Every July (National Savings Month) we are reminded how important saving is, but by September most of our good intentions have fallen by the wayside. How can we prevent that from happening this year and commit to financial resolutions that stick? The first step is letting go of some common savings myths. Successful savers do not fall prey to these common myths that lead many of us to delay – or give up on – saving.
Myth 1: Saving is about what you earn
While we all like to believe the ability to save is linked to earning more, we all know some high-earning individuals who live pay-cheque to pay-cheque. The reality is that saving is not so much a factor of what you earn, but a factor of the difference between what you earn and what you spend. Anyone can save, and the first step is to take a long, hard look at your expenses and see where they can be curbed. As Warren Buffet famously said, “don’t save what’s left after spending, spend what’s left after saving.”
Myth 2: Saving is for retirement
Realise that you will not only need savings one day, when you retire. You could need it tomorrow (when you need to cover medical expenses out-of-pocket), next month (when the wheels on your car need to be replaced), next year (when you want to take that holiday) or three years from now (when you get retrenched). Without a safety cushion to fall back on, or a nest egg for your big-ticket items, you are far more likely to overspend and incur expensive debt.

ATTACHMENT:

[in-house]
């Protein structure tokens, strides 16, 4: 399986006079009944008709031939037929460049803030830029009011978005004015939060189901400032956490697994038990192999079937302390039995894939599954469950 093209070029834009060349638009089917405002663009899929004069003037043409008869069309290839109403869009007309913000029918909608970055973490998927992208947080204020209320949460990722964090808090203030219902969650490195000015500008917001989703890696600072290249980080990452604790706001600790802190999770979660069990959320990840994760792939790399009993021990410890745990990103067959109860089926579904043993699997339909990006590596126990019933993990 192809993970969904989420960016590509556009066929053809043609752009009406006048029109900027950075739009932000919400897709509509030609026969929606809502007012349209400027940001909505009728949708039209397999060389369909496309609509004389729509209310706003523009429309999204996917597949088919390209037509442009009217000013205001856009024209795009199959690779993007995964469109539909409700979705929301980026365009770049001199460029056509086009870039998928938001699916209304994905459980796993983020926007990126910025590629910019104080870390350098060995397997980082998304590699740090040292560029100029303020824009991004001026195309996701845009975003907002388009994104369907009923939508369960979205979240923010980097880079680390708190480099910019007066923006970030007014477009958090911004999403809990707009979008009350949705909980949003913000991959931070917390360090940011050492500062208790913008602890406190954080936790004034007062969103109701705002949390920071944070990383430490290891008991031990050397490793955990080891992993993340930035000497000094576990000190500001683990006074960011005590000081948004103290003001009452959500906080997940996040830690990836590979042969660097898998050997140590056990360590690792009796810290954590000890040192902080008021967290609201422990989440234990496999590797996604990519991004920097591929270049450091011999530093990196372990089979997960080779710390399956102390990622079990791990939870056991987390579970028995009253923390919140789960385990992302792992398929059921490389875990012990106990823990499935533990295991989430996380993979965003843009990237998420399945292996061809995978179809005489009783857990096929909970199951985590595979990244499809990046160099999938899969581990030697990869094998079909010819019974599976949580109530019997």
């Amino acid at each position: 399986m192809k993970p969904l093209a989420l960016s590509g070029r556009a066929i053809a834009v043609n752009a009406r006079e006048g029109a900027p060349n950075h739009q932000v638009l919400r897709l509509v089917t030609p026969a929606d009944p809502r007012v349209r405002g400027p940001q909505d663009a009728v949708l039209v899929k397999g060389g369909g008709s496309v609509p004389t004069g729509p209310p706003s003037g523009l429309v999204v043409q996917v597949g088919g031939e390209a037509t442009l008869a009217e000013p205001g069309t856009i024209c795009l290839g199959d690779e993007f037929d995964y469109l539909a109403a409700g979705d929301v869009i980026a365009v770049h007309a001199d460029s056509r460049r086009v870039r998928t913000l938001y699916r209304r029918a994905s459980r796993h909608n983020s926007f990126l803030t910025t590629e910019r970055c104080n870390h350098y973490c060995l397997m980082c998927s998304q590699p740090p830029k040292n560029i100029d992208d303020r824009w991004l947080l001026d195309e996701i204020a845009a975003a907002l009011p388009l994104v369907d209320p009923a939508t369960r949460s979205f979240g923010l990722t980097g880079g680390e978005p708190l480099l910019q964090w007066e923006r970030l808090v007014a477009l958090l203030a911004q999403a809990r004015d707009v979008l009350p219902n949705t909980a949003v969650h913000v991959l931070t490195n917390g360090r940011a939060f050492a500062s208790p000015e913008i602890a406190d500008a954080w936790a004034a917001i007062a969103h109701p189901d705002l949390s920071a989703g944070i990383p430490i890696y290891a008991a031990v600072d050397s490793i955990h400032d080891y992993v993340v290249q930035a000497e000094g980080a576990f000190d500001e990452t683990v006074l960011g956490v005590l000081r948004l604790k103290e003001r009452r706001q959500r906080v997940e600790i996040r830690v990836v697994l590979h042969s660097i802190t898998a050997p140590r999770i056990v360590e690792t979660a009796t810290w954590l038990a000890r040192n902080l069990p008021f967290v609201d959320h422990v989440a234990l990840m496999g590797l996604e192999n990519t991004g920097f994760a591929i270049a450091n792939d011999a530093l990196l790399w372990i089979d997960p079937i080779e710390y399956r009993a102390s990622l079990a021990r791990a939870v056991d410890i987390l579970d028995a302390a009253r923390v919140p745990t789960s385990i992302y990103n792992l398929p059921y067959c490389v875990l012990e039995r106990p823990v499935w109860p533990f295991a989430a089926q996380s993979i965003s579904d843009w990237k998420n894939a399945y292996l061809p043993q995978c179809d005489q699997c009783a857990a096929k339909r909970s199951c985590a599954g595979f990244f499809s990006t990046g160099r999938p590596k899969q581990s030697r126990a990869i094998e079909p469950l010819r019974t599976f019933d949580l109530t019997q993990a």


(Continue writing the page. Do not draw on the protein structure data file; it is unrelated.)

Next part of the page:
Myth 3: The bank is your best friend
Your money should always work for you. Unless you are outpacing inflation, you are effectively losing money and any savings that are left accumulating in an ordinary bank account will not be keeping up with inflation. In the short term, this effect is less pronounced, but in the long term it can be devastating. Be sure to invest in a savings vehicle that matches your investment horizon. In the short term, stock markets are volatile and you could lose money. In the long term, shares and listed property are the only asset classes that beat inflation.
Myth 4: You can catch up later
Much has been written about compound interest, and it has even been called the eighth wonder of the world. Unfortunately, compound interest really needs time to work its magic. By putting off saving until you “can afford it”, you are losing out on one of the most powerful forces in the investment universe. The sooner you start, the better, even if the amount seems small.
Myth 5: Saving can wait when “life happens”
Saving should be a mindset, rather than something you do when the time is right. There will always be “good reasons” to postpone saving and we are often side-tracked along the way. Most of us blame misfortune (losing a job, not getting that raise) or market corrections for our failure to arrive at the financial position we’d hoped for. But while most of us fail – South Africa’s savings rate and provision for retirement is worryingly low – there are some that succeed. The difference is that they make saving a non-negotiable part of their everyday life. When you achieve a savings mindset, you will find a way to save no matter what curve balls life throws your way. It may seem like a sacrifice today, but it could make a big difference to your financial security in future.
Sometimes, our financial goals seem so unattainable, we give up even before we begin. Saving for retirement may be a case in point. “Achieving financial goals, no matter how grandiose or unlikely they may seem, starts with quantifying how much you’ll need and by when. Often, seemingly impossible targets just mean we have to try harder and work harder,” says Lansdell. In the long-term, the power of markets and compounding work in your favour helping you achieve your goals – provided you have the patience to remain invested.
Marilize Lansdell is CEO of PSG Wealth